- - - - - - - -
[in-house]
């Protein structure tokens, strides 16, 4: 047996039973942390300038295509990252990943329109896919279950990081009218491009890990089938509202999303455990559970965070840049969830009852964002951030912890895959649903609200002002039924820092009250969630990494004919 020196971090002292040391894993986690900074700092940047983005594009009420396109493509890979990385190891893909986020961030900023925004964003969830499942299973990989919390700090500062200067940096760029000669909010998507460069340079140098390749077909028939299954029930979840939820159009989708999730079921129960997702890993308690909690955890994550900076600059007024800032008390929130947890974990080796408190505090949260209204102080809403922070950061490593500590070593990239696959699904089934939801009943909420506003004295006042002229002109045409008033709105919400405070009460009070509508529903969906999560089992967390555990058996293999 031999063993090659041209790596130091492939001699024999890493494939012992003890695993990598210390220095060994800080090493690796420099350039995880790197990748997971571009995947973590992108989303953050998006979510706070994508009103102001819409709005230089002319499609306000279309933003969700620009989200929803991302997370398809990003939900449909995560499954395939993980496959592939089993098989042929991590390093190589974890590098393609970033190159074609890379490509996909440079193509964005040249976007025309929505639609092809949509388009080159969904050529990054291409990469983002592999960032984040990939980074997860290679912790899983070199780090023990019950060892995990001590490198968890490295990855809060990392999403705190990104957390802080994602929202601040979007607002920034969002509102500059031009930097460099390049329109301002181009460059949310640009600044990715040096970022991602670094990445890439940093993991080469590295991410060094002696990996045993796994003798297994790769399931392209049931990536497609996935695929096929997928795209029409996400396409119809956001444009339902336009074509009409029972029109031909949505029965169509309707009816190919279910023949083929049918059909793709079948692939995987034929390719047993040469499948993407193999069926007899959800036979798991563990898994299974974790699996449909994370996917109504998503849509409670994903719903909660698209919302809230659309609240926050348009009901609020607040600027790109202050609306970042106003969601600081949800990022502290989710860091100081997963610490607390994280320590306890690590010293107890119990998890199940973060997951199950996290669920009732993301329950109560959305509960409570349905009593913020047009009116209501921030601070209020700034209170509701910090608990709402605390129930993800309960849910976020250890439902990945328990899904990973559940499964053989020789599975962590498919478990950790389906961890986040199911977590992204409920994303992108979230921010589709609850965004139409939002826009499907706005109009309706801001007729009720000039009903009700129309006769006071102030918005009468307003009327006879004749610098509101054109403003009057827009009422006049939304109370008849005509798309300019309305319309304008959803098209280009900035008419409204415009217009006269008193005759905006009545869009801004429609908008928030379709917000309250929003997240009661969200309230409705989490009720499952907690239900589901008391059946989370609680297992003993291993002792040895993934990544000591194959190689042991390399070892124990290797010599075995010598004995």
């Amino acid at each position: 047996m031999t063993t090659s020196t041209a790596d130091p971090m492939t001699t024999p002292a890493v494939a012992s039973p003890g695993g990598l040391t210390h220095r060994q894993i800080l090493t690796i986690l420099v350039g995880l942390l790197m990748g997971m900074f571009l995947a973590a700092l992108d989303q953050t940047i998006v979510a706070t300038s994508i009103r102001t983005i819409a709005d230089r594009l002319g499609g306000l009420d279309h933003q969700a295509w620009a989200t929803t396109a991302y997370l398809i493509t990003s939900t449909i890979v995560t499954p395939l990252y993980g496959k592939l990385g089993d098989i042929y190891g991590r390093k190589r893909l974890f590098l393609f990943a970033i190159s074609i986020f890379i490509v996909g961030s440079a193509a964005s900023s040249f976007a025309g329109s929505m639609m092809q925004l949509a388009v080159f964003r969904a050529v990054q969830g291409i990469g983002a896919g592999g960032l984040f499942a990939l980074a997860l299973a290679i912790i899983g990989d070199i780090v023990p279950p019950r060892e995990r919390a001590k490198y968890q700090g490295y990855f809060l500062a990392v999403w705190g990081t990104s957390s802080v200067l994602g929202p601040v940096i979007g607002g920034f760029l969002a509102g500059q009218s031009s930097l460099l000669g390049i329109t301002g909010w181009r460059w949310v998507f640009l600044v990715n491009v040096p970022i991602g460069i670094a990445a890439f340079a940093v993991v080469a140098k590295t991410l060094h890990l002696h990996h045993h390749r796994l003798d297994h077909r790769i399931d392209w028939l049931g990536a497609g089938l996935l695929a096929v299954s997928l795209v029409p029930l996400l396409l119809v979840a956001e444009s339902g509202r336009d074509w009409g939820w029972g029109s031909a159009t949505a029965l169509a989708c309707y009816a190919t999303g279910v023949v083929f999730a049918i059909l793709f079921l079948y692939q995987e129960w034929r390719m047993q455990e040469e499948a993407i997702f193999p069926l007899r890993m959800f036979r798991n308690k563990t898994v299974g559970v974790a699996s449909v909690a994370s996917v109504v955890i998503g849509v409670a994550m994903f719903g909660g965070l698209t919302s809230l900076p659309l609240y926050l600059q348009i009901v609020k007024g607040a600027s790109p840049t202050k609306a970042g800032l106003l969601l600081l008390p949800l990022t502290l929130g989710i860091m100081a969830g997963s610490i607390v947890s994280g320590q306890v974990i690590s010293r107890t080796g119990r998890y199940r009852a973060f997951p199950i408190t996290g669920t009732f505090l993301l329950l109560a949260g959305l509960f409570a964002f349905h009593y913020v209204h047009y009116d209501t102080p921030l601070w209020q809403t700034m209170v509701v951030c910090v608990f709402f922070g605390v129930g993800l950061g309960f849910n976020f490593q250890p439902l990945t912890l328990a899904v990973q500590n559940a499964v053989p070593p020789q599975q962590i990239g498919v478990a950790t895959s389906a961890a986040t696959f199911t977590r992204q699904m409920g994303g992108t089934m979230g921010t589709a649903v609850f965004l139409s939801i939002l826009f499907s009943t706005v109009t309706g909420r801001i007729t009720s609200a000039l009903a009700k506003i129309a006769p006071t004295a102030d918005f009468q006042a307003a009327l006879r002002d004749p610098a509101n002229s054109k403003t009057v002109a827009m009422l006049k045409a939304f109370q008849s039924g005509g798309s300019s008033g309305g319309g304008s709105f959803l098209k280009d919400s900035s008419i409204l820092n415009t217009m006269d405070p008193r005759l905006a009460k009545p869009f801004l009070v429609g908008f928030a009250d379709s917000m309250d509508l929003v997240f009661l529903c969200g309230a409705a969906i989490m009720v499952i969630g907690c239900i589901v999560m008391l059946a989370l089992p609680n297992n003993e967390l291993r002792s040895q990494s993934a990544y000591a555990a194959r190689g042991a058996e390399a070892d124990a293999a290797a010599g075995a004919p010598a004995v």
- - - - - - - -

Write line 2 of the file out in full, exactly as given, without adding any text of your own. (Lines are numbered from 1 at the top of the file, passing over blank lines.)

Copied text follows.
């Protein structure tokens, strides 16, 4: 047996039973942390300038295509990252990943329109896919279950990081009218491009890990089938509202999303455990559970965070840049969830009852964002951030912890895959649903609200002002039924820092009250969630990494004919 020196971090002292040391894993986690900074700092940047983005594009009420396109493509890979990385190891893909986020961030900023925004964003969830499942299973990989919390700090500062200067940096760029000669909010998507460069340079140098390749077909028939299954029930979840939820159009989708999730079921129960997702890993308690909690955890994550900076600059007024800032008390929130947890974990080796408190505090949260209204102080809403922070950061490593500590070593990239696959699904089934939801009943909420506003004295006042002229002109045409008033709105919400405070009460009070509508529903969906999560089992967390555990058996293999 031999063993090659041209790596130091492939001699024999890493494939012992003890695993990598210390220095060994800080090493690796420099350039995880790197990748997971571009995947973590992108989303953050998006979510706070994508009103102001819409709005230089002319499609306000279309933003969700620009989200929803991302997370398809990003939900449909995560499954395939993980496959592939089993098989042929991590390093190589974890590098393609970033190159074609890379490509996909440079193509964005040249976007025309929505639609092809949509388009080159969904050529990054291409990469983002592999960032984040990939980074997860290679912790899983070199780090023990019950060892995990001590490198968890490295990855809060990392999403705190990104957390802080994602929202601040979007607002920034969002509102500059031009930097460099390049329109301002181009460059949310640009600044990715040096970022991602670094990445890439940093993991080469590295991410060094002696990996045993796994003798297994790769399931392209049931990536497609996935695929096929997928795209029409996400396409119809956001444009339902336009074509009409029972029109031909949505029965169509309707009816190919279910023949083929049918059909793709079948692939995987034929390719047993040469499948993407193999069926007899959800036979798991563990898994299974974790699996449909994370996917109504998503849509409670994903719903909660698209919302809230659309609240926050348009009901609020607040600027790109202050609306970042106003969601600081949800990022502290989710860091100081997963610490607390994280320590306890690590010293107890119990998890199940973060997951199950996290669920009732993301329950109560959305509960409570349905009593913020047009009116209501921030601070209020700034209170509701910090608990709402605390129930993800309960849910976020250890439902990945328990899904990973559940499964053989020789599975962590498919478990950790389906961890986040199911977590992204409920994303992108979230921010589709609850965004139409939002826009499907706005109009309706801001007729009720000039009903009700129309006769006071102030918005009468307003009327006879004749610098509101054109403003009057827009009422006049939304109370008849005509798309300019309305319309304008959803098209280009900035008419409204415009217009006269008193005759905006009545869009801004429609908008928030379709917000309250929003997240009661969200309230409705989490009720499952907690239900589901008391059946989370609680297992003993291993002792040895993934990544000591194959190689042991390399070892124990290797010599075995010598004995």